Calculating acute: chronic workload ratios using exponentially weighted moving averages provides a more sensitive indicator of injury likelihood than rolling averages
To determine if any differences exist between the rolling averages and exponentially weighted moving averages (EWMA) models of acute:chronic workload ratio (ACWR) calculation and subsequent injury risk.Methods
A cohort of 59 elite Australian football players from 1 club participated in this 2-year study. Global positioning system (GPS) technology was used to quantify external workloads of players, and non-contact ‘time-loss’ injuries were recorded. The ACWR were calculated for a range of variables using 2 models: (1) rolling averages, and (2) EWMA. Logistic regression models were used to assess both the likelihood of sustaining an injury and the difference in injury likelihood between models.Results
There were significant differences in the ACWR values between models for moderate (ACWR 1.0–1.49; p=0.021), high (ACWR 1.50–1.99; p=0.012) and very high (ACWR >2.0; p=0.001) ACWR ranges. Although both models demonstrated significant (p<0.05) associations between a very high ACWR (ie, >2.0) and an increase in injury risk for total distance ((relative risk, RR)=6.52–21.28) and high-speed distance (RR=5.87–13.43), the EWMA model was more sensitive for detecting this increased risk. The variance (R2) in injury explained by each ACWR model was significantly (p<0.05) greater using the EWMA model.Conclusions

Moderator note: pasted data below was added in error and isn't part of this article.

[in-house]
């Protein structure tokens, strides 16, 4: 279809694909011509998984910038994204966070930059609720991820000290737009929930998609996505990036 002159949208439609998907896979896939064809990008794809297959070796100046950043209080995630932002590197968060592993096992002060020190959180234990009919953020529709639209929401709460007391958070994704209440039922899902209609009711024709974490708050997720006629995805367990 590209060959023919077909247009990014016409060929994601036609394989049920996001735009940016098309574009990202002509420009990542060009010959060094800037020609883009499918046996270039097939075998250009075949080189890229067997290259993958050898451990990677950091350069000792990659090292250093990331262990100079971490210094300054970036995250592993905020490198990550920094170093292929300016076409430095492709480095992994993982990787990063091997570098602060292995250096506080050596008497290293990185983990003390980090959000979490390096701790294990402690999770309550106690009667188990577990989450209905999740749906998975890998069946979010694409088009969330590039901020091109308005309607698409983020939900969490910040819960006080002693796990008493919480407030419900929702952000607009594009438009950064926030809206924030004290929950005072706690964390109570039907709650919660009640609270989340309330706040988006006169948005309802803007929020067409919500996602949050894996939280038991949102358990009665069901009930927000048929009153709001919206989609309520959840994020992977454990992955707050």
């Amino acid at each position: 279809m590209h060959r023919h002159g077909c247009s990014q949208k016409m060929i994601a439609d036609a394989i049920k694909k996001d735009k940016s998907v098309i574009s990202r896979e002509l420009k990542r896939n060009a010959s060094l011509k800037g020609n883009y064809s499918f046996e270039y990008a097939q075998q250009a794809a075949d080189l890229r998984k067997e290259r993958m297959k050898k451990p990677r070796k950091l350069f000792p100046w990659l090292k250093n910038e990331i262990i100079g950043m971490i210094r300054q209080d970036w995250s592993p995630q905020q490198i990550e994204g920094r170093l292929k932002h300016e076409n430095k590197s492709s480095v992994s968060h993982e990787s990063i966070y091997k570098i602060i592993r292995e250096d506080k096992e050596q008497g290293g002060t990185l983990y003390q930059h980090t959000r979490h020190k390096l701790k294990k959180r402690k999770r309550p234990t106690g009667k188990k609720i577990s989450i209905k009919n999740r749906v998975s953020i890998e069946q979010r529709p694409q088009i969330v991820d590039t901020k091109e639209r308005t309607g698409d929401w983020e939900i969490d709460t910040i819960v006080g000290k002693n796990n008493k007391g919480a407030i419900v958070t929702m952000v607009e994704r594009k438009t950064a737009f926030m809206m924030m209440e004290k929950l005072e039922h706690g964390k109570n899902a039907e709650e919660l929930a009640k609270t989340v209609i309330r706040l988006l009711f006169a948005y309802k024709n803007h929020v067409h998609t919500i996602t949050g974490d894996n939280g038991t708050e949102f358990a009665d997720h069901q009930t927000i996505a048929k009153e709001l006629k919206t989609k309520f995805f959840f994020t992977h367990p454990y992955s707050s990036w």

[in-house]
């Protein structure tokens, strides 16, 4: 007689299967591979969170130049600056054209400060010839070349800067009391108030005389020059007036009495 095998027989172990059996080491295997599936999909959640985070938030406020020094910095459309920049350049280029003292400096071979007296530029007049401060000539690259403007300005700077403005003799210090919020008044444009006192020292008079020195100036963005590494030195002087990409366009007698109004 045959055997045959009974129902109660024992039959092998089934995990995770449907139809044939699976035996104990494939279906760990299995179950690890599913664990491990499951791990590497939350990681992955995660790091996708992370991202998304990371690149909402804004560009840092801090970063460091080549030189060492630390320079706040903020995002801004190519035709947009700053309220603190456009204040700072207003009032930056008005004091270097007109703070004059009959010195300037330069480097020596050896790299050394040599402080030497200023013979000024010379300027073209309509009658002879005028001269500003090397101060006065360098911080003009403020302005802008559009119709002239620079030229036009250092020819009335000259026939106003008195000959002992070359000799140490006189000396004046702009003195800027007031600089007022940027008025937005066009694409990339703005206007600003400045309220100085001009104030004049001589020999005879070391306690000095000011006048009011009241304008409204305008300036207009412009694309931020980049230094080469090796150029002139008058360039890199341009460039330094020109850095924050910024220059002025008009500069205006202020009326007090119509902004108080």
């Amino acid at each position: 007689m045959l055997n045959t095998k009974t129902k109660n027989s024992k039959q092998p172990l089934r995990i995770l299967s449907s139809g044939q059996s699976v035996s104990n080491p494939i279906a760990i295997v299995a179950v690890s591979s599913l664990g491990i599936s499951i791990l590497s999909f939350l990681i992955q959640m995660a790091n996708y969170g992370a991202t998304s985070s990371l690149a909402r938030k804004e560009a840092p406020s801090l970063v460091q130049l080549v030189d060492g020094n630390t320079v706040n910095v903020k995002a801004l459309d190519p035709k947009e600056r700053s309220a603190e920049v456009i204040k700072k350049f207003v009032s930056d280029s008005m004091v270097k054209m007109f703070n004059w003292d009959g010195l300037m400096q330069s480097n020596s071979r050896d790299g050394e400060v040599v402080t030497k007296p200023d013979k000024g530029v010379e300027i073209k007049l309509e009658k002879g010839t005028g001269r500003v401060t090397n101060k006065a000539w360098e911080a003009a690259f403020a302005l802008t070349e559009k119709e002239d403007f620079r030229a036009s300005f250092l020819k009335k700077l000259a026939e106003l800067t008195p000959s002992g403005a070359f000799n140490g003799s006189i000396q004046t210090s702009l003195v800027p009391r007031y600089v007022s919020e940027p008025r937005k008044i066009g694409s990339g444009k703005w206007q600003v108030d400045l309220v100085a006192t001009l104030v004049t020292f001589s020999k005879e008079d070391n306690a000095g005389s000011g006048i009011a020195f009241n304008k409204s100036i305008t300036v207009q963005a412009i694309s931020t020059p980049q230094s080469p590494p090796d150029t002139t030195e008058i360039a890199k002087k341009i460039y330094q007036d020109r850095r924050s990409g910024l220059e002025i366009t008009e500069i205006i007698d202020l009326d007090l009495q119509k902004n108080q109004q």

These findings demonstrate that large spikes in workload are associated with an increased injury risk using both models, although the EWMA model is more sensitive to detect increases in injury risk with higher ACWR.